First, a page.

I'll be doing some errands tomorrow in the town to the west of where I live. There are more grocery stores there that carry a wider variety of items. Wal-Mart might have dried yellow split peas.   

I bought real butter last week just for this!  ;D

Rohanna

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Re: Pease Pudding
« Reply #8 on: February 08, 2012, 09:00:29 PM »
It looks rather like hummus (the good home made kind not the nasty watery vinagery kind all the stores here seem to carry).
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Teenyweeny

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Re: Pease Pudding
« Reply #9 on: March 21, 2012, 06:39:33 AM »
It doesn't taste like it! I'm from the north east, and I *hate* the stuff. I know, I know. In my defence, I don't like peas.

It's sort of like mushy peas, but a lot more solid, more of a paste. Of course, if you've never had mushy peas that doesn't help :P

And now I want a stottie!



Thipu1

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Re: Pease Pudding
« Reply #10 on: March 21, 2012, 10:52:17 AM »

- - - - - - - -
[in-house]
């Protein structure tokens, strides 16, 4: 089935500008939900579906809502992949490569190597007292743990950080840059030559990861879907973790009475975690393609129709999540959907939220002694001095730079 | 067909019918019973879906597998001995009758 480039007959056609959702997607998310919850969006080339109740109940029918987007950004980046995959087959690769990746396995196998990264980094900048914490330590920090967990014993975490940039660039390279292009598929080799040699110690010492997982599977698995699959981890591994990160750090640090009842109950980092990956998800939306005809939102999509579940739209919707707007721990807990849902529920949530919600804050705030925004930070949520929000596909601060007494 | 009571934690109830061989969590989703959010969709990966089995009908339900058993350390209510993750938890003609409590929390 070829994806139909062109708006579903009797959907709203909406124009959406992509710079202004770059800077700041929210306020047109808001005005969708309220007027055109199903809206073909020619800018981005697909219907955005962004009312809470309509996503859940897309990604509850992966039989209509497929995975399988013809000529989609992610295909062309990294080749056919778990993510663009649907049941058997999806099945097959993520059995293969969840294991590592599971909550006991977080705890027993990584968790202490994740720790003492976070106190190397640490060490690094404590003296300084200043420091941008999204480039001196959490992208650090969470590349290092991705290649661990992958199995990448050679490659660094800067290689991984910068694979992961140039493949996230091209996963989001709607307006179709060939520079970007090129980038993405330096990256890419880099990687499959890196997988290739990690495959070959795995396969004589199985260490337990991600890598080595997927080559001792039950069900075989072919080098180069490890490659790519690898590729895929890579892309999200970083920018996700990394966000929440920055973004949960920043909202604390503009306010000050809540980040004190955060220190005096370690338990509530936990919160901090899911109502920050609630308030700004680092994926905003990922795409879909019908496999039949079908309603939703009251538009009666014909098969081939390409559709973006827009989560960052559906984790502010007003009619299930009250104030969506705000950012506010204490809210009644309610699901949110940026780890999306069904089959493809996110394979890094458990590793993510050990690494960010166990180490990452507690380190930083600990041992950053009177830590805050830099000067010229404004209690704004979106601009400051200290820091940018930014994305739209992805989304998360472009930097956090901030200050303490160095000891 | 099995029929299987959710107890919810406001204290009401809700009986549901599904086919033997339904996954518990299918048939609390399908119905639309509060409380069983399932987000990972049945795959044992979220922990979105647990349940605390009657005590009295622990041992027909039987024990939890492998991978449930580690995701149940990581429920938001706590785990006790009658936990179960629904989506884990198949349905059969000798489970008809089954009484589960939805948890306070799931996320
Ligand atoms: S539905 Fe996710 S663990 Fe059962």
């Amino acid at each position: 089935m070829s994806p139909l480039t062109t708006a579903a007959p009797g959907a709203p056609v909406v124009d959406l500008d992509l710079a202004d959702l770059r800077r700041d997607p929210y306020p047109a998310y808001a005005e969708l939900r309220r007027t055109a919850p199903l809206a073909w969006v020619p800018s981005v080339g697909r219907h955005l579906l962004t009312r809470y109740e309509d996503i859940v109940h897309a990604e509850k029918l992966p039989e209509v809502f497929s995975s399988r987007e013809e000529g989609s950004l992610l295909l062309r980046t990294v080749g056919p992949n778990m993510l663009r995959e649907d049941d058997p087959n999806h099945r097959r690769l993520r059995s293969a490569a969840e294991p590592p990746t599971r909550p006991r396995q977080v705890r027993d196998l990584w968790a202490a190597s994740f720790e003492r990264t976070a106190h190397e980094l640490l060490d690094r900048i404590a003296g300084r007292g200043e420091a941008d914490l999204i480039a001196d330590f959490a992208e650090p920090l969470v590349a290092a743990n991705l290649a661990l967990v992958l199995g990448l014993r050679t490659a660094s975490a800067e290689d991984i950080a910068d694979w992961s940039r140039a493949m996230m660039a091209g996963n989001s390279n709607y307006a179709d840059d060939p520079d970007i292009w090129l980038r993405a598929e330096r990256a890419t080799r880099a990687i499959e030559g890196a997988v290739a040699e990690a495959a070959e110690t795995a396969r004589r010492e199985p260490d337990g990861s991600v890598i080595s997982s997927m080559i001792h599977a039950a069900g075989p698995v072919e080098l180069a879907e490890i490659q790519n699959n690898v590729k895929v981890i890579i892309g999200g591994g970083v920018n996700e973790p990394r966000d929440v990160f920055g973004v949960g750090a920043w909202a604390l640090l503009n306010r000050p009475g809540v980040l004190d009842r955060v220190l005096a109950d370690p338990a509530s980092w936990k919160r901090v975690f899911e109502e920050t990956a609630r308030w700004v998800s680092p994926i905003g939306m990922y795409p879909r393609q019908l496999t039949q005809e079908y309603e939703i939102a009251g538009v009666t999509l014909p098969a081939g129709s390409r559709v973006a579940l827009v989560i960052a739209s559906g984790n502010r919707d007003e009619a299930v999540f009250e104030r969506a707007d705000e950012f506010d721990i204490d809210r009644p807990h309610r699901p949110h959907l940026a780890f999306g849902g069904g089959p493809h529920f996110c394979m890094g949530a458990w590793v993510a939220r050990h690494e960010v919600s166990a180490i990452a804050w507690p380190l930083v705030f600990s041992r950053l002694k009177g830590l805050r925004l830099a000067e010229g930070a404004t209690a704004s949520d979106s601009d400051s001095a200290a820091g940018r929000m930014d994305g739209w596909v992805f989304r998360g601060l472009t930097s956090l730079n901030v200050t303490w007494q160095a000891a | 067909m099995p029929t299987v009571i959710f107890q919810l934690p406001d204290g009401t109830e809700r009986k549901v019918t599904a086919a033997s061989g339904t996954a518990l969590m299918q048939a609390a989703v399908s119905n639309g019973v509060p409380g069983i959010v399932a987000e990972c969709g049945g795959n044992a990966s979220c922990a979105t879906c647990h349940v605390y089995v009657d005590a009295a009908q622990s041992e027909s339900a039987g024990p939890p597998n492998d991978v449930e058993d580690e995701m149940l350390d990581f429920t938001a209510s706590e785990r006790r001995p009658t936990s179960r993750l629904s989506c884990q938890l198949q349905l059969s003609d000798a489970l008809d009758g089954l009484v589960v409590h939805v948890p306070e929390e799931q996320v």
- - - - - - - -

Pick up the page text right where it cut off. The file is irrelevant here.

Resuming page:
Back in the early 1980s we spent several holidays on self-catered narrow boats.  This meant trips to shops for provisions.  In one shop we were debating the merits of trying a tin of mushy peas. 

A lady shopper came over to us and said,  'We don't ALL like those, you know.  As it turned out, we did like them.


Julia Mercer

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Re: Pease Pudding
« Reply #11 on: October 28, 2012, 11:40:10 AM »
I know it's been a while since anyone replied to this topic, but wanted to add my .02. Pease puddin' is also a delicacy in Newfoundland Canada, DH is a Newfie and made Pease with saltfish for Thanksgiving dinner this year. It's an acquired taste that's for sure!

amandaelizabeth

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Re: Pease Pudding
« Reply #12 on: October 29, 2012, 03:50:45 AM »
If you have a slow cooker then pease pudding is really easy to  make. I cook my corned beef on a bed of dried split peas or yellow peas.  After the meat is done, I reduce the amount of liquid and then let it cool.  Mash the pease add butter or cream and let it set in the fridge.  Voila pease pudding.